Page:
Philly Journalism’s New Power Couple

With Nancy Phillips dating new Inquirer co-owner Lewis Katz, the pull of the paper's star investigative reporter may have just gotten stronger.

There was a lot of story buried in a piece the Inquirer published in April on one of its brand-new owners, Lewis Katz, the Camden-raised entrepreneur, sports-team owner and philanthropist: “Katz and his wife, Marjorie, have two children. The couple have lived apart for many years. Katz is in a long-term relationship with Nancy Phillips, an award-winning Inquirer investigative reporter.”

On one level, the passage is remarkably French—identifying both Katz’s wife and his mistress without so much as the literary equivalent of a raised eyebrow. On another, it raises a host of questions, from exactly how these relationships work to what the heck will be going on at the Inquirer when one of its reporters is also a de facto owner.

In the short term, Phillips’s role at the paper has changed. Philadelphia Media Network spokesperson Mark Block returned a phone call inquiring about Phillips with an email statement that she has been “temporarily detached” from her editorial duties “so that she can provide owners and management with her undivided attention and expertise in conducting research and important analysis of the company.”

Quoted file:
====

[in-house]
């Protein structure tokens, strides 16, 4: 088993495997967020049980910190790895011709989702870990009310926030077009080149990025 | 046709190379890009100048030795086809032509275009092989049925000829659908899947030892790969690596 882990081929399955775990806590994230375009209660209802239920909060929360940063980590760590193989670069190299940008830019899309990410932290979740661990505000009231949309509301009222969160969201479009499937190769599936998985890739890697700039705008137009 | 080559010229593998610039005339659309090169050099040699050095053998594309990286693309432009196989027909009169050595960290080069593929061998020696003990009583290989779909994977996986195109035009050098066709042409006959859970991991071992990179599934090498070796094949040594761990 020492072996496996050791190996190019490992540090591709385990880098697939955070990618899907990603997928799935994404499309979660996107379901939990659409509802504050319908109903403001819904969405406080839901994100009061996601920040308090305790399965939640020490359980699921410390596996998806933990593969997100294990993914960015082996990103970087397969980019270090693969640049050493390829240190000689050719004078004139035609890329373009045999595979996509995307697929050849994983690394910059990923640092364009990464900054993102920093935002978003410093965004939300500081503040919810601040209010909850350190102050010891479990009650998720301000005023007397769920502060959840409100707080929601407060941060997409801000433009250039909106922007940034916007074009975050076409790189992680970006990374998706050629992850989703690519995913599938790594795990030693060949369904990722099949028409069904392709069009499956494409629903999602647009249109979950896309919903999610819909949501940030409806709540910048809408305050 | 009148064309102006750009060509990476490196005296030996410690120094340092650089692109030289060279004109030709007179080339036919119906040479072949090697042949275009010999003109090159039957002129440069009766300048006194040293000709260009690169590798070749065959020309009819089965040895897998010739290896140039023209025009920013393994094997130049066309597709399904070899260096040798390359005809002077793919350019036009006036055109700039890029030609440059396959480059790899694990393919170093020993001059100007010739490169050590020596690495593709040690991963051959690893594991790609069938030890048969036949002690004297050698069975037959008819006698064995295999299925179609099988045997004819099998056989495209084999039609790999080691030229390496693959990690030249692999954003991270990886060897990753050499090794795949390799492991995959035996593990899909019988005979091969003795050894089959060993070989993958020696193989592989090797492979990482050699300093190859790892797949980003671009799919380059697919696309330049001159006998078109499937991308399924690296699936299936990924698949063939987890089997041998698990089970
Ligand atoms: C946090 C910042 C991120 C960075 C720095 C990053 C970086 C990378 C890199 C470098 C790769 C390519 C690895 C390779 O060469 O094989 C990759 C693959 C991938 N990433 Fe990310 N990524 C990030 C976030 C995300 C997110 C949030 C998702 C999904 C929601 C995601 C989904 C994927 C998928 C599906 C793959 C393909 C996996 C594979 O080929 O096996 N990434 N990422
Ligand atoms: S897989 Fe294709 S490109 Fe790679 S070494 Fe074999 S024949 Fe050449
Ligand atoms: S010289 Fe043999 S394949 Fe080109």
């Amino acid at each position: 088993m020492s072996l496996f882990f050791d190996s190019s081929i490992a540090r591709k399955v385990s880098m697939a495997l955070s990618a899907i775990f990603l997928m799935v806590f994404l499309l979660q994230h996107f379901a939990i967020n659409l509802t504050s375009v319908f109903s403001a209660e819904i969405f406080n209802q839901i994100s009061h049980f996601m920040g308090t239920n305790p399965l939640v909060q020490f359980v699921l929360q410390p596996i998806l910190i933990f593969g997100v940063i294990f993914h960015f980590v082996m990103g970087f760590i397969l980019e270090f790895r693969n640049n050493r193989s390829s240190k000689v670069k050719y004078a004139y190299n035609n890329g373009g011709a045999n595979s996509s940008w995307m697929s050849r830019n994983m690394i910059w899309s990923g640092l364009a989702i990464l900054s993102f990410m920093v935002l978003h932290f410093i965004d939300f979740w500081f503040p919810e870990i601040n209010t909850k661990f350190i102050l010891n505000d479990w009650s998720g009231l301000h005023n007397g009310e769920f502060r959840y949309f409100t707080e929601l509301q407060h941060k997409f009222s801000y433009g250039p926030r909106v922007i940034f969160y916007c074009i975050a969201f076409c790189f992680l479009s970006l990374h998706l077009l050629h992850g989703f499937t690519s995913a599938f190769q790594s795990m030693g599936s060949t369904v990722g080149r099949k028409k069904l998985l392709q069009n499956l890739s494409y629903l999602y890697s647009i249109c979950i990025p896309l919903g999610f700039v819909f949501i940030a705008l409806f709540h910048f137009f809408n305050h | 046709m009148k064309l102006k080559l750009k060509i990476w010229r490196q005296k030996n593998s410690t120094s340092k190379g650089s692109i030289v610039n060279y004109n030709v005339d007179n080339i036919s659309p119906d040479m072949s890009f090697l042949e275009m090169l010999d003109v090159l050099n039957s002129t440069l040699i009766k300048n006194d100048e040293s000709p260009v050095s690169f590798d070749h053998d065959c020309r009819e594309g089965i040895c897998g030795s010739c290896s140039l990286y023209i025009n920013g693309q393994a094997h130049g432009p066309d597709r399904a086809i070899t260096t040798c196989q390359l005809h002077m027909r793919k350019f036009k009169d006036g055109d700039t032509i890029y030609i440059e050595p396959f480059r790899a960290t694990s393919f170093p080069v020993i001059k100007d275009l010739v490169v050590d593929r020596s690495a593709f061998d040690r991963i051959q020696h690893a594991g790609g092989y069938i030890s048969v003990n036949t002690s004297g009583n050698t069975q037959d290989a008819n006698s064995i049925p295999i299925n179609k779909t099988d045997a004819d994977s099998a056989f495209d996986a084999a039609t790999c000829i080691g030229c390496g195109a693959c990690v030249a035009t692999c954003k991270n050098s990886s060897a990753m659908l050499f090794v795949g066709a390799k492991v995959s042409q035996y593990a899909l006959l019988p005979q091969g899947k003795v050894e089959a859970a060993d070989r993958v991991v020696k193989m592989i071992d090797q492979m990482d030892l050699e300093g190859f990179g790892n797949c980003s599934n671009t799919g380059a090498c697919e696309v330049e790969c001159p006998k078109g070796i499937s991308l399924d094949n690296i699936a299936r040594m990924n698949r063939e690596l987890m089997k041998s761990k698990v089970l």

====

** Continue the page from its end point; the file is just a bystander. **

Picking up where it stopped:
Phillips herself failed to returns calls requesting a comment for this story. But inside word is that she’s using her skills as an investigative reporter to review, primarily, the business and advertising sides of the operation—to try and find a way out of the economic death spiral that’s undermined newspapers everywhere. While Block indicated in a second email that there’s precedent for editorial staffers helping out in other departments—he cited three cases—Newspaper Guild executive Bill Ross can’t remember “anyone who’s been asked to use their investigative skills on another part of the company.”

Meanwhile, a source with knowledge of the recent sale negotiations says Greg Osberg, who resigned as publisher on May 11th, had been asked by the new owners to loop in the guy who steered the paper into a February 2009 bankruptcy— Brian P. Tierney—as a “consultant.” This move, too, which Osberg apparently resisted, suggests Phillips’s influence is strong, since she, like newly reinstalled editor Bill Marimow, had a friendly relationship with Tierney.

This article originally ran in the June 2012 issue of Philadelphia magazine.